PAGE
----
National Coming Out Day.

With yesterday being National Coming Out Day, now seems a better time than ever to discuss my story.

Here goes…

 

 

I’m straight.

 

From a young age, I did not feel like there was something very different about how I acted or who I liked. I was not worried about sharing who I really was for fear of being judged. I did not feel shame or guilt for how I felt and who I was.

This is an aspect of my life that does not define me as a person. I am more than my sexual identity.

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Why am I making a blog post about this? Surely I know that I don’t need to come out if I’m straight? I should be proud of who I am.

This is my point. If I don’t need to go through the fear of coming out, why should anyone else? Everyone should be proud of who they are. Differences are what make us special and it frustrates me that injustices such as this still exist in society today. If no one will judge me for who I want to love, then why do so many people still have such negative opinions in regards to who other people love?

Don’t get me wrong, National Coming Out day is such a positive thing in terms of LGBTQ+ awareness. But why, in this day and age, do people still need to ‘come out’ as if they are sharing something shameful? Why does society accept me by the simple fact that I am a cis white heterosexual, whereas my friends who are Bi, Gay or Trans have to suffer with feelings of oppression and judgement? Why do they often feel like they need to hide who they really are? Each and every one of them are amazing people who are not defined by their sexual identity. Why do we live in a society where minorities such as these are often oppressed instead of celebrated?

Every member of the LGBTQ+ community has felt fear of not being accepted at some point in their life. I really believe that as teachers, we will have a real responsibility to promote equality to our classes from a young age. I aim to strive towards the promotion of individuality. It is our job as future teachers, to ensure that we raise awareness of everyone’s differences in a positive light. Not just to eradicate homophobia alone, but to make each and every pupil in that class feel valued. It is simple things such as multi-racial dolls, to books with same-sex couples and characters who challenge gender stereotypes. Nothing negative would come from this. It would simply encourage the next generation to be more accepting of each other and encourage them to express who they are and be proud of their identity.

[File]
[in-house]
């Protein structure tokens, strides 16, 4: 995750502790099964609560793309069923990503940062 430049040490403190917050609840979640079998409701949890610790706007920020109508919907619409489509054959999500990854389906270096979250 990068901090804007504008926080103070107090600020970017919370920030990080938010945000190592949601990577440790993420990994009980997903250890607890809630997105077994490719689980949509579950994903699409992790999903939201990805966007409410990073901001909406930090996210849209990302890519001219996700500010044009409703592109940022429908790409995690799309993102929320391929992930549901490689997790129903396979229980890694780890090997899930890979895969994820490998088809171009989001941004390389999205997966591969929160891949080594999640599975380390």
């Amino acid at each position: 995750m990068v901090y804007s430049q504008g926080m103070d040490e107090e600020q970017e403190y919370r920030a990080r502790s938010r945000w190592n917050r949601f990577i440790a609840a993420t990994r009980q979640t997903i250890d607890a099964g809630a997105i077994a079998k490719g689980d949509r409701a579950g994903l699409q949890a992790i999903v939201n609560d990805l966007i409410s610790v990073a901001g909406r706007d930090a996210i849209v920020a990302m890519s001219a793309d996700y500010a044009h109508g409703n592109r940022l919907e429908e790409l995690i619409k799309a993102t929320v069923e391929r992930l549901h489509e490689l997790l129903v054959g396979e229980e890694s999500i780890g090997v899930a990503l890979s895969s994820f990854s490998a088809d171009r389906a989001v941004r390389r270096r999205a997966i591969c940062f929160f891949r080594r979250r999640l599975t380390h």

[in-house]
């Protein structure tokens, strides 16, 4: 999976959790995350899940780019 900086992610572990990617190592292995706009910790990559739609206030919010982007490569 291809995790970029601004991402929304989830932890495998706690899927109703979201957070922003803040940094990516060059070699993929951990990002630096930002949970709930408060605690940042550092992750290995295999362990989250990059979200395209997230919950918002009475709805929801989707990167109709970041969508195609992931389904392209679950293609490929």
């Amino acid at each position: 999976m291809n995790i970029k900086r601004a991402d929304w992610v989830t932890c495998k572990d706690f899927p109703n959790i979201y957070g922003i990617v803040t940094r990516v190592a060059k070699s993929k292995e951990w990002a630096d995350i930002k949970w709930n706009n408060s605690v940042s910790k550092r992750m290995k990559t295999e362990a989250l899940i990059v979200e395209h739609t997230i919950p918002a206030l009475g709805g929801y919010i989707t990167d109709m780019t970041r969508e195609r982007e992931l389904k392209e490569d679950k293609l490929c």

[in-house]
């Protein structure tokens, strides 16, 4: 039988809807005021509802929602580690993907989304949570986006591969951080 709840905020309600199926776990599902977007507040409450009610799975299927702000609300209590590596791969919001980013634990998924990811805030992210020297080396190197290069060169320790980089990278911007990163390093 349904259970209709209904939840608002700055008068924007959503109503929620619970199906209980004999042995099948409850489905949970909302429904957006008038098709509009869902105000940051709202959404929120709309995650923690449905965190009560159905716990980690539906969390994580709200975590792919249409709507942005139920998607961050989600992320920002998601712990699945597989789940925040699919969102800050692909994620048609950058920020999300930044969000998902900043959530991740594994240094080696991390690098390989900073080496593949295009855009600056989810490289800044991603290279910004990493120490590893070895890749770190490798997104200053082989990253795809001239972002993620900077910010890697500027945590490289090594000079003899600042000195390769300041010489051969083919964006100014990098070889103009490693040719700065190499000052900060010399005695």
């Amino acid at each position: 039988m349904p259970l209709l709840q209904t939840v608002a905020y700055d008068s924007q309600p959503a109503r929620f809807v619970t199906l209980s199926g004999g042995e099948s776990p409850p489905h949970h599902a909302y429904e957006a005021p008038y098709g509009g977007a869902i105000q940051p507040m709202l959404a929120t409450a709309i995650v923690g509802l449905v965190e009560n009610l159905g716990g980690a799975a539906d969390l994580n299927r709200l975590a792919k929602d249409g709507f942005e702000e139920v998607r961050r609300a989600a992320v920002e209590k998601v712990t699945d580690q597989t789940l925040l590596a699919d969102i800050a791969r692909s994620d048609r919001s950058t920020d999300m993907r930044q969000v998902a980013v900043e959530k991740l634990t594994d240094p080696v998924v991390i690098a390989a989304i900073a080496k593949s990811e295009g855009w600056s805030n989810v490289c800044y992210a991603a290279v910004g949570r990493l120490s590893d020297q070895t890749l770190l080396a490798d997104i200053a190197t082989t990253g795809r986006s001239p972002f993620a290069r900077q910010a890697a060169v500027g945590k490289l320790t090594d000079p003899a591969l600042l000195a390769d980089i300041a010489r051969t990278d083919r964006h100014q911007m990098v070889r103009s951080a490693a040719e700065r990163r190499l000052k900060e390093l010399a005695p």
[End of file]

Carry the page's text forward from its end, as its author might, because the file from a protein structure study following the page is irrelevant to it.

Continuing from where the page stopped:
The importance of addressing differences in a positive way is vital in order to shape open-minded adults of the future. Differing views and opinions are often very healthy. Different appearances, backgrounds and personalities are what make us unique. I believe that encouraging each child to be proud of their individual charisma and talents will encourage nerve and resilience in later life.

Quoting my previous blog post, I really want to reiterate this important message:

“By acknowledging and promoting the fact that everyone is different; everyone in turn, will become equal.”

 

2 thoughts on “National Coming Out Day.

  1. Chelle

    Hi! So this answer went off on a bit of a tangent…

    I love what you’re trying to do, and absolutely agree that there shouldn’t be a need to come out. I’m gay, and only starting coming out the past 2 years, and just recently told my parents. When telling those few friends the first time I was asked ‘who else knows?’, as if people *should* know that I’m into women. It’s such a weird conversation to have, but at the same time, everyone assumes you’re straight if you’re not a walking stereotype.

    Coming out for me was a stressful thing, I’m very private and it’s hard for me to discuss feelings. Now that’s it done though, what a difference it’s made to my mental health not holding a bit of me back. Despite it being something that I think is no ones business, I was very eager for people to know.

    We live in an extremely heteronormative society, straight is the ‘default’ to some, and when you don’t fit that narrative it can be isolating and lonely. It makes me happy to see same-sex couples included in adverts and TV shows. When surrounded by hetero couples it becomes obvious that you’re somehow different, that the way you feel isn’t mainstream or marketable, unless it’s specifically ‘gay’, thus you feel the need to keep it hidden.

    Before coming out I squirmed when people talked about my future husband, and was terrified to correct them to wife. Now that I’ve told those most dear to me I’m gay I can happily correct folk who assume I’m looking for a male partner.

    Until as a society we can see past stereotypes and know that sexuality has no uniform, the act of coming out will continue. When I was growing up, gay role models were non-existent and the term was seen as an insult which was probably down to ignorance. I hope that future generations don’t need to mentally psyche themselves up for that conversation and that people like yourself are the beginnings of this. Good luck!

    Reply

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